Eikos's Nanoshield Material Tested in Space by NASA
Eikos, Inc. took part in the first externally mounted experiment conducted on the International Space Station
In 2001, Eikos sent several carbon nanotube-binder composite coatings into space to learn how LEO affects the critical properties of transparency and conductivity for static dissipative applications.
These coatings were made of nanotubes mixed with a metal oxide-organic oligomer hybrid binder known as a ceramer to protect the preserve the nanotube electronic properties in low earth orbit. These samples were part of the MISSE program through the USAF and NASA and spent four years outside of the International Space Station. Eikos received these samples this year and measured the changes in properties after four years of exposure to atomic oxygen, ionizing radiation, UV, and thermal cycles of a hundred degrees.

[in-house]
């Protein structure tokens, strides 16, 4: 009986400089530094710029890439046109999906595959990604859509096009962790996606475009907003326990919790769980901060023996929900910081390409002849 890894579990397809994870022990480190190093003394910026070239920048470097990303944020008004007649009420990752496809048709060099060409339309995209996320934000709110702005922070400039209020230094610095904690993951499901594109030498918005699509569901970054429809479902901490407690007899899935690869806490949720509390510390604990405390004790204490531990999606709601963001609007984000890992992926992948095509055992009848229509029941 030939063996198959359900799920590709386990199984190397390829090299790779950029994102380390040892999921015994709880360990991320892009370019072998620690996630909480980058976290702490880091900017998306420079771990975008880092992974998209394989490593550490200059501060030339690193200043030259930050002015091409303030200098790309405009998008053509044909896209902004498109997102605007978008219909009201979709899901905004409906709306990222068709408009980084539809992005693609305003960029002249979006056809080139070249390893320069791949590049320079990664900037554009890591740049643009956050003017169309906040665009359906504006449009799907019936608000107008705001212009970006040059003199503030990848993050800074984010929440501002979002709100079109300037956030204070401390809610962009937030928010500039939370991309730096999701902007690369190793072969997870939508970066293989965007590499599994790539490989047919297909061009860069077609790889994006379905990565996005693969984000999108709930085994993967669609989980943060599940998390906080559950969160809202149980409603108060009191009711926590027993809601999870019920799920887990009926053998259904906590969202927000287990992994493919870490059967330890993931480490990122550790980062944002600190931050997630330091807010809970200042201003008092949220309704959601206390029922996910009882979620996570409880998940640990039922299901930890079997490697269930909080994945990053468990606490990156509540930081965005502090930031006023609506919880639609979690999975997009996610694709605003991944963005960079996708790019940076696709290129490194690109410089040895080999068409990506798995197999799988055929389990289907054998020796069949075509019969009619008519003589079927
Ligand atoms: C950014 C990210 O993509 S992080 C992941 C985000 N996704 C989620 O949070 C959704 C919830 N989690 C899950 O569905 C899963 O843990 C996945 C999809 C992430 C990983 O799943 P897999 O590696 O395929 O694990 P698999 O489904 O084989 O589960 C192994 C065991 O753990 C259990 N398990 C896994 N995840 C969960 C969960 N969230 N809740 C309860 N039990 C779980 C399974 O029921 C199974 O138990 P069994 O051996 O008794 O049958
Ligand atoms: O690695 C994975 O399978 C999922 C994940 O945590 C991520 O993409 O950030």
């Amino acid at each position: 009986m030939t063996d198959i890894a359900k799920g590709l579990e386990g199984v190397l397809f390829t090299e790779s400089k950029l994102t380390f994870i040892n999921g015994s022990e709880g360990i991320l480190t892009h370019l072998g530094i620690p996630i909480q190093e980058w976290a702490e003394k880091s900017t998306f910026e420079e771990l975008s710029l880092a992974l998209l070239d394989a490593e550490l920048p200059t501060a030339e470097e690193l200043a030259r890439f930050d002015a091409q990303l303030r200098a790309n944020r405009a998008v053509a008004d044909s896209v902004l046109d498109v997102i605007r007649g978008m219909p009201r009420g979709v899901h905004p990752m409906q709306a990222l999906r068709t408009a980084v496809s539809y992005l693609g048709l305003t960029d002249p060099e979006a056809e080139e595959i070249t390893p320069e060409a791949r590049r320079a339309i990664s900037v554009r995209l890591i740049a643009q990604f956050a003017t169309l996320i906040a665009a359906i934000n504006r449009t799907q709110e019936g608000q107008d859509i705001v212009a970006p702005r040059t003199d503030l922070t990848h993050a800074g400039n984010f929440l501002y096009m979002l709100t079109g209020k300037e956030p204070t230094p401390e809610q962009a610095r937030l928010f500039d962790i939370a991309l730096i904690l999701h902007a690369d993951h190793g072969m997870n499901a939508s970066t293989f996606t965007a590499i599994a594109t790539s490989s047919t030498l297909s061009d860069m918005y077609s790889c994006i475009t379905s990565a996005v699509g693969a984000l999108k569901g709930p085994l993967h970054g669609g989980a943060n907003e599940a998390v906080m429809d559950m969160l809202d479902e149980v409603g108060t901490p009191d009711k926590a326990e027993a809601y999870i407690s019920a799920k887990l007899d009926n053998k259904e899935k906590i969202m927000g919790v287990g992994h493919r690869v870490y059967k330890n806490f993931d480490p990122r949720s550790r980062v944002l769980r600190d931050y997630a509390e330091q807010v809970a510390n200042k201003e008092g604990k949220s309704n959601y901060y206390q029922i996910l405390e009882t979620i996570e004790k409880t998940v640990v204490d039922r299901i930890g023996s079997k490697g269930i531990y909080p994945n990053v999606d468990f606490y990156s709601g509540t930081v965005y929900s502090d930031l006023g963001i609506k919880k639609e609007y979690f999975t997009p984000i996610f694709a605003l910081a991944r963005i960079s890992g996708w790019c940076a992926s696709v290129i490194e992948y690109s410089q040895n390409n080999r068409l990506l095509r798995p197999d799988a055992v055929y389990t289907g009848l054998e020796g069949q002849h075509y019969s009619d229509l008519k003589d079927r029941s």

We found that Eikos’ samples in low earth orbit for four years retained their conductivity and transparency. We consider the MISSE experiments to be a strong indicator of the suitability of carbon nanotubes with appropriate binders for space applications.
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